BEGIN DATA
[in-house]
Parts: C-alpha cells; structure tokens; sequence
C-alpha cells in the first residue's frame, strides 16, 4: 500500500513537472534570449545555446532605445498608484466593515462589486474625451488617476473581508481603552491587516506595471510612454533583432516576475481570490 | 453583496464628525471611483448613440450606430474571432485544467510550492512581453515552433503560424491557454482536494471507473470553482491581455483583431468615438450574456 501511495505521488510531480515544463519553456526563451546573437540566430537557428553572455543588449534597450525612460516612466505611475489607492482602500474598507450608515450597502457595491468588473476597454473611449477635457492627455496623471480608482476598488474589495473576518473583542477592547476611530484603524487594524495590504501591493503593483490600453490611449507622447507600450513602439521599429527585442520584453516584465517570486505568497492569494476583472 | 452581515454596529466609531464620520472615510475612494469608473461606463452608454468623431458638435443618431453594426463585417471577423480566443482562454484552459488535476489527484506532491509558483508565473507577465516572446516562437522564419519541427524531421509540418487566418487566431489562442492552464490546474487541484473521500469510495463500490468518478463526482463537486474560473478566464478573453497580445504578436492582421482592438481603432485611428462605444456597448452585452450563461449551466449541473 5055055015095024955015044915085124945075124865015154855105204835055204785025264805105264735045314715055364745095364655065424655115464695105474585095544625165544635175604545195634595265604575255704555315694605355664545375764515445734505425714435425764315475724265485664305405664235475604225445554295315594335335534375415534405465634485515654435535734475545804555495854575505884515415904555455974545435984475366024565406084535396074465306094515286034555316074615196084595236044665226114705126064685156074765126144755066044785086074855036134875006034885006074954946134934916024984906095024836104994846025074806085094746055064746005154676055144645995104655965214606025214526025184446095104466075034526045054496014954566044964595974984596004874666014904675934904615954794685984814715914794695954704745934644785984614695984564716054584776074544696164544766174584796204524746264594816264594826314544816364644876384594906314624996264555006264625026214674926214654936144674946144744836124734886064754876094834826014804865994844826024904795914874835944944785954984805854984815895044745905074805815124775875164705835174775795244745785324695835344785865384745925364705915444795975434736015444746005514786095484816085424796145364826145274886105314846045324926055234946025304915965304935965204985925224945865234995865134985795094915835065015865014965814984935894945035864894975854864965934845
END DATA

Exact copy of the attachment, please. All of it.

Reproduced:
[in-house]
Parts: C-alpha cells; structure tokens; sequence
C-alpha cells in the first residue's frame, strides 16, 4: 500500500513537472534570449545555446532605445498608484466593515462589486474625451488617476473581508481603552491587516506595471510612454533583432516576475481570490 | 453583496464628525471611483448613440450606430474571432485544467510550492512581453515552433503560424491557454482536494471507473470553482491581455483583431468615438450574456 501511495505521488510531480515544463519553456526563451546573437540566430537557428553572455543588449534597450525612460516612466505611475489607492482602500474598507450608515450597502457595491468588473476597454473611449477635457492627455496623471480608482476598488474589495473576518473583542477592547476611530484603524487594524495590504501591493503593483490600453490611449507622447507600450513602439521599429527585442520584453516584465517570486505568497492569494476583472 | 452581515454596529466609531464620520472615510475612494469608473461606463452608454468623431458638435443618431453594426463585417471577423480566443482562454484552459488535476489527484506532491509558483508565473507577465516572446516562437522564419519541427524531421509540418487566418487566431489562442492552464490546474487541484473521500469510495463500490468518478463526482463537486474560473478566464478573453497580445504578436492582421482592438481603432485611428462605444456597448452585452450563461449551466449541473 5055055015095024955015044915085124945075124865015154855105204835055204785025264805105264735045314715055364745095364655065424655115464695105474585095544625165544635175604545195634595265604575255704555315694605355664545375764515445734505425714435425764315475724265485664305405664235475604225445554295315594335335534375415534405465634485515654435535734475545804555495854575505884515415904555455974545435984475366024565406084535396074465306094515286034555316074615196084595236044665226114705126064685156074765126144755066044785086074855036134875006034885006074954946134934916024984906095024836104994846025074806085094746055064746005154676055144645995104655965214606025214526025184446095104466075034526045054496014954566044964595974984596004874666014904675934904615954794685984814715914794695954704745934644785984614695984564716054584776074544696164544766174584796204524746264594816264594826314544816364644876384594906314624996264555006264625026214674926214654936144674946144744836124734886064754876094834826014804865994844826024904795914874835944944785954984805854984815895044745905074805815124775875164705835174775795244745785324695835344785865384745925364705915444795975434736015444746005514786095484816085424796145364826145274886105314846045324926055234946025304915965304935965204985925224945865234995865134985795094915835065015865014965814984935894945035864894975854864965934845